TiVo wants your business, to be sure, though Zatz figures “cord cutters will need to front about $300 in hardware and $15/month to approximate Aereo.” That’s for a base-model TiVo Roamio box ($200 MSRP) — the only version to sport over-the-air antenna connections — and monthly service. You’ll also need to add TiVo’s streaming box ($130 MSRP), which only streams over a Wi-Fi connection and doesn’t yet sport an Android app.

Older TiVo + Slingbox

If you really want to stream it all, your best bet, according to Zatz, is a used TiVo Premiere box with lifetime service attached to it. That means trying your luck on eBay, basically (they seem to be going for north of $200). That’ll let you use an over-the-air antenna to record shows on the major networks for later. Then, for transmitting live and recorded TV over the Internet to yourself, Zatz says the Slingbox is “still the best game in town.” That means another $180 to $300 in hardware costs, plus paying extra for the Slingplayer mobile apps.

Tablo TV

Zatz also calls Tablo TV “One part Slingbox, one part DVR. Like rolling your own Aereo with a better UI and higher video quality, without those pesky regional restrictions.” The hardware runs between $219 and $289, with lifetime service running another $150 (you can pay $5 a month or $50 a year, too). You also need to supply your own hard drive, which could run a hundred bucks or more if you want to be able to store a lot of video.

No You Don’t Replace Aereo, Silly Rabbit [Zatz Not Funny!]

 

TIME Video Games

Metal Gear Solid V: The Phantom Pain’s Live E3 2014 Demo Is Now Watchable

Konami was touting Metal Gear Solid V: The Phantom Pain's tactical infiltration gameplay behind closed doors at E3 a few weeks ago. Now you can watch the full demo.

It was one more made-up E3 theater-in-a-theater warehouse, a vaguely roundish room that was dark and full of benches and people jostling for elbow room on those benches, squeezed tight as matchsticks.

But then that amazing song by Mike Oldfield kicked in, the one that sounds like it was lifted from a classic 1970s rock album (it wasn’t). The E3 trailer for Metal Gear Solid V: The Phantom Pain played, and everyone stopped caring. See for yourself.

That’s not the live demo, by the way; it’s the E3 trailer, which has been out for awhile. If you want the experience we had at E3, you’ll want to watch the trailer first, then the 30 minute demo — that’s the new bit — below.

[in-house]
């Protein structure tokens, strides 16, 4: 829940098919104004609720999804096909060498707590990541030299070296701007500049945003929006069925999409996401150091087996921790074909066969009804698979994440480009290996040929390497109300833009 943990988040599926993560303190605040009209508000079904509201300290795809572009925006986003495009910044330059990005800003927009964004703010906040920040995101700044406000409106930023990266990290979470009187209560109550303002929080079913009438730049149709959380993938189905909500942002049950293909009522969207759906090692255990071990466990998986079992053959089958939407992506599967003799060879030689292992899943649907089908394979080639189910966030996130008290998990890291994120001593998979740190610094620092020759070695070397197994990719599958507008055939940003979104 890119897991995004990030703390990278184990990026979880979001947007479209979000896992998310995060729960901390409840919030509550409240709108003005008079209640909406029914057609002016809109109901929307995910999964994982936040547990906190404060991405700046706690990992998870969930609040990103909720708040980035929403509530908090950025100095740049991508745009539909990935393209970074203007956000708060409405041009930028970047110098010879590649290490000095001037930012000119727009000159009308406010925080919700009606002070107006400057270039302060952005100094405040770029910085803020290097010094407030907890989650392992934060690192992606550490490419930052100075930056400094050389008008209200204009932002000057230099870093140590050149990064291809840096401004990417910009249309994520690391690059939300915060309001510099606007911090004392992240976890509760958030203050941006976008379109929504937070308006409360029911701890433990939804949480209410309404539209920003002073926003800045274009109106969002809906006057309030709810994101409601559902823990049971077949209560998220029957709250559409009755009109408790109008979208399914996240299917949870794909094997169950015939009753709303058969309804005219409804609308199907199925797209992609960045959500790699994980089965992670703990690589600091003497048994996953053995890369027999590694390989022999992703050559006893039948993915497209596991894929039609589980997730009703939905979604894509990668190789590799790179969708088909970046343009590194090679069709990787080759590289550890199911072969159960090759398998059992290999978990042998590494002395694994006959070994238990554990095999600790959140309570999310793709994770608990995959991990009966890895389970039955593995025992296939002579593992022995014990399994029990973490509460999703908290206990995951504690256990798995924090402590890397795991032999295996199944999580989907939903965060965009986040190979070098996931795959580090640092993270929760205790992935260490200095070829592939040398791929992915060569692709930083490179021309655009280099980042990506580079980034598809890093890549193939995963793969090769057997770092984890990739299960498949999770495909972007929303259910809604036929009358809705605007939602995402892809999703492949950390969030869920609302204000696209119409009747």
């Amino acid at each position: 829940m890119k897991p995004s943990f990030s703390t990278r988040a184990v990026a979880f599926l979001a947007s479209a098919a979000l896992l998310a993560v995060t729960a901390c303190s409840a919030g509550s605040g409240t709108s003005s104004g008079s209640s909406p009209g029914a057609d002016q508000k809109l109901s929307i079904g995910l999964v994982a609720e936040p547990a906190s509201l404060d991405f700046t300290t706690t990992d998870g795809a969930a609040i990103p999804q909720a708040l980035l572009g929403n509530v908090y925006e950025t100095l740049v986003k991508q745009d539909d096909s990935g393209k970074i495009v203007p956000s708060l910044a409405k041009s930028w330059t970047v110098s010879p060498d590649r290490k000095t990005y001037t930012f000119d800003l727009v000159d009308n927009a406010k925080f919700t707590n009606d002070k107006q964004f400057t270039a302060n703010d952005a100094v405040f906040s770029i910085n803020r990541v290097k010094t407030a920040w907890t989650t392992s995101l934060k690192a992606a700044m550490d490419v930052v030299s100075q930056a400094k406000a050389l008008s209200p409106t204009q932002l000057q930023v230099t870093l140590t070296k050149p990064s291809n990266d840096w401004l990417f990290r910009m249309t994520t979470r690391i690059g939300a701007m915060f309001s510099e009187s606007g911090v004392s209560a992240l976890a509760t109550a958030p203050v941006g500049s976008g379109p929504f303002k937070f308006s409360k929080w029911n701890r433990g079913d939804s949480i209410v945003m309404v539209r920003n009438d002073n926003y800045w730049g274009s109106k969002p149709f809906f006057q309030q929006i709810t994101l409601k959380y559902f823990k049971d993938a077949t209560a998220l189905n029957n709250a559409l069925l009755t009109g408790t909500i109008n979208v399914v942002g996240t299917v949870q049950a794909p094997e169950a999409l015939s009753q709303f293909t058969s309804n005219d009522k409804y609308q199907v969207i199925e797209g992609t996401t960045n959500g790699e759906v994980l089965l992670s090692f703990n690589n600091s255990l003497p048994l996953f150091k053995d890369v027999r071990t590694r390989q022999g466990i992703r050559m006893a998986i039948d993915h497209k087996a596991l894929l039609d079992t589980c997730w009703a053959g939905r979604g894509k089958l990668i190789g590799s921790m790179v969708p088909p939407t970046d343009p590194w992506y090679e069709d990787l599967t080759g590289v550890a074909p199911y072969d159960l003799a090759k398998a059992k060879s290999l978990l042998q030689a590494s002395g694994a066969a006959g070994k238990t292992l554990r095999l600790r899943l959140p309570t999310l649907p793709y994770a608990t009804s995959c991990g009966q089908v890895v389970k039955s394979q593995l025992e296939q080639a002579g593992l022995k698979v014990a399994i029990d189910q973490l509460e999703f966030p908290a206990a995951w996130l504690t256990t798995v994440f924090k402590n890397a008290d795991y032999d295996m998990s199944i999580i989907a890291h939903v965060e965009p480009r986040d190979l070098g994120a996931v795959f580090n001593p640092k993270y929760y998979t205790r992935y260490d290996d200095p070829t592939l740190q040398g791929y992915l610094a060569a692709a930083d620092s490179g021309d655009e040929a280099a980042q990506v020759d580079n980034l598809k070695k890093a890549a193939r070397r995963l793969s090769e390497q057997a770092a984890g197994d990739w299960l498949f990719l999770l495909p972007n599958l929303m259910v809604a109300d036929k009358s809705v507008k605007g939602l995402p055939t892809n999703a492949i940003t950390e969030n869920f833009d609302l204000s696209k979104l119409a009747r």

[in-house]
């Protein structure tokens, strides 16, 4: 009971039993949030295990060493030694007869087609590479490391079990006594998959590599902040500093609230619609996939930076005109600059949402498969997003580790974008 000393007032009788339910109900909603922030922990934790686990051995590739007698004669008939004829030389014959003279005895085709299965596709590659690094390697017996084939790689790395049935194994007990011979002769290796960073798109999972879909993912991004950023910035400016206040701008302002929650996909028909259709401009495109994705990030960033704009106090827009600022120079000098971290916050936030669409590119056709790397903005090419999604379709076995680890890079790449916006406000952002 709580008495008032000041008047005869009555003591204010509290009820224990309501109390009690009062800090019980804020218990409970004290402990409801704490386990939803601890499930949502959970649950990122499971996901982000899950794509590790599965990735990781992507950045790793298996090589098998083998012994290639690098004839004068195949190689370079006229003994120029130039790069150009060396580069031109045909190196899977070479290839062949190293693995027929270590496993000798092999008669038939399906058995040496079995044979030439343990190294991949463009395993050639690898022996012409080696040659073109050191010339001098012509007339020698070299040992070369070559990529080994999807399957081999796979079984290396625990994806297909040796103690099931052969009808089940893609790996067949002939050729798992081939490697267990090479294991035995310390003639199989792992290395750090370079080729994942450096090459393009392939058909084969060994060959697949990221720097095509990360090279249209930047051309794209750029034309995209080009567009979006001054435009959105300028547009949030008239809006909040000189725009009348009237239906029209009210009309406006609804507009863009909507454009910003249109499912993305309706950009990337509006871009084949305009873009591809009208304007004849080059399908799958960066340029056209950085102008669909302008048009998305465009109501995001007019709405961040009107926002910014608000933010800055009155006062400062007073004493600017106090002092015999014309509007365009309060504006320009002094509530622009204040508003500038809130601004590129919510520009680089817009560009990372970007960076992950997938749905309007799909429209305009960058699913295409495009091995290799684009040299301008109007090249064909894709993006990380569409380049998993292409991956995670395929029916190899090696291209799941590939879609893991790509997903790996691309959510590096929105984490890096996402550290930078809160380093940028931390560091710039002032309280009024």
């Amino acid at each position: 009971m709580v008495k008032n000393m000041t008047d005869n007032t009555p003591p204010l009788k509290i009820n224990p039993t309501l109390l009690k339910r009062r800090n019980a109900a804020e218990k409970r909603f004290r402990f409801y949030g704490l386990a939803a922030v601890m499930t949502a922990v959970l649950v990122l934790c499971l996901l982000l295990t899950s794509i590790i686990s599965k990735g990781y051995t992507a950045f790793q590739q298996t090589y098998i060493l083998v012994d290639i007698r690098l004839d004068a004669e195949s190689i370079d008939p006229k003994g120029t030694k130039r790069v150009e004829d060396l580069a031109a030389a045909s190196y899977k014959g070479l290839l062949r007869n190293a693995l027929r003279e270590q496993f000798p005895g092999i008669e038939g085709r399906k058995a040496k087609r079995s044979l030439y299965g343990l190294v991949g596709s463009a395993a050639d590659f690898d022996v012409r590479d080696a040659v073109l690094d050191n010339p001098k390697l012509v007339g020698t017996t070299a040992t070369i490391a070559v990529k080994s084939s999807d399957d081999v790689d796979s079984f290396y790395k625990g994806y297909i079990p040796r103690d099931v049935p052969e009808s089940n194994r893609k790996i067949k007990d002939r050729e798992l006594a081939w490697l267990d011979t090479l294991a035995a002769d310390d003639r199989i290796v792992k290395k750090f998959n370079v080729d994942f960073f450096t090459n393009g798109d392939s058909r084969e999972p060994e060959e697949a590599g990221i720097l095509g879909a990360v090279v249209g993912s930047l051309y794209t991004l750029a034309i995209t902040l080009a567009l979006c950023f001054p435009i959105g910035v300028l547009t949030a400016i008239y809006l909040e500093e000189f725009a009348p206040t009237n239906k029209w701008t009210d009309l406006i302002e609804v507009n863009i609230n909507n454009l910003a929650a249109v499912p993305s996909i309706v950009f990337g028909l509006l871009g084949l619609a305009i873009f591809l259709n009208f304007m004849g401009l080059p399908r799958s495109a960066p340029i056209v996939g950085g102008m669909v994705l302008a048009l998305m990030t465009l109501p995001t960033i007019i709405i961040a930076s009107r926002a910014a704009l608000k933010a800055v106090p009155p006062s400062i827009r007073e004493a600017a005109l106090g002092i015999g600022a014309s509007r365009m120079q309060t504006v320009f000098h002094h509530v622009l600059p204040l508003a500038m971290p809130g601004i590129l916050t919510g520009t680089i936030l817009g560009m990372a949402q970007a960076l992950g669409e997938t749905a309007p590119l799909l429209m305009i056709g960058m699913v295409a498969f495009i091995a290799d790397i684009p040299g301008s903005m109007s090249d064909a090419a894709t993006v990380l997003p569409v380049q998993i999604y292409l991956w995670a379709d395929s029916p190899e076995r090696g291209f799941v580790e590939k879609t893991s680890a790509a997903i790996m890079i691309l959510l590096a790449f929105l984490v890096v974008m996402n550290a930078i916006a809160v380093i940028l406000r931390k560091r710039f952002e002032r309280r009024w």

I scribbled notes in Konami’s E3 theater, half-blind because the house lights were off and the theater screen was often dark or dimmed. Some of those notes became questions I posed to the game’s creator, Hideo Kojima, in a one-on-one interview after the demo that focused more on the series’ broader themes. Others were hypotheticals based more on my time with the prequel, Metal Gear Solid V: Ground Zeroes — some significant gameplay issues that have me concerned about The Phantom Pain‘s attempt to put one foot squarely in 2015 while holding another stubbornly in 1998.

Remember, as you watch the demo below, that you’re looking at a pitch for a game whose premise, at least in part, is that it’s the most realistic-looking game you’ve ever seen. Never mind the Fulton recovery system hijinks or the inanity in a game this lifelike of a dude scuttling around crablike under a piece of cardboard in lieu of executing actual stealth tactics. I can get past the absurdity of some things in a Metal Gear Solid game because they’re absurd for a reason, and that reason makes sense to me and the mechanics dovetail with all the rest of the game’s stealth-oriented idiosyncrasies.

But sometimes they don’t. In the demo, for instance, (watch from about 5:00), you’ll come galloping up to a cluster of structures, pull up maybe a hundred feet away from a guarded adobe building, whip out your binoculars and start marking enemy militia.

So… the guards couldn’t see you kicking up dust a mile away (in full daylight, mind you)? Couldn’t hear your horse running full bore? Couldn’t see you riding high in the saddle like a flag? Didn’t notice you rolling from the horse, then rising to a crouch and aiming — just a few dozen feet to their left — at their heads with a gun? What’s Big Boss wearing (that Konami’s said nothing about), a horse-and-rider-masking Crysis-style stealth suit?

It’s that sort of basic weirdness, that sense of flagrant implausibility where the world’s not working the way you have a right to expect a world this realistic and lifelike to work, that starts to put me off The Phantom Pain‘s game (at least in the demo). I don’t need guards that can spy me coming a mile off, but come on: There’s a dude on a horse galloping along a dry path on a mostly flat approach to a guard-flush clutch of buildings and he might as well be the invisible man. Someone tell someone at Konami to hire better guards before The Phantom Pain ships (presumably next year).

TIME Internet

New, Totally Inevitable Social Network Will Let Users Communicate Only Via Emoji

A video promo claims the website will be a socially acceptable place to talk using pictures of salsa dancers, eggplants, or poop… depending on your mood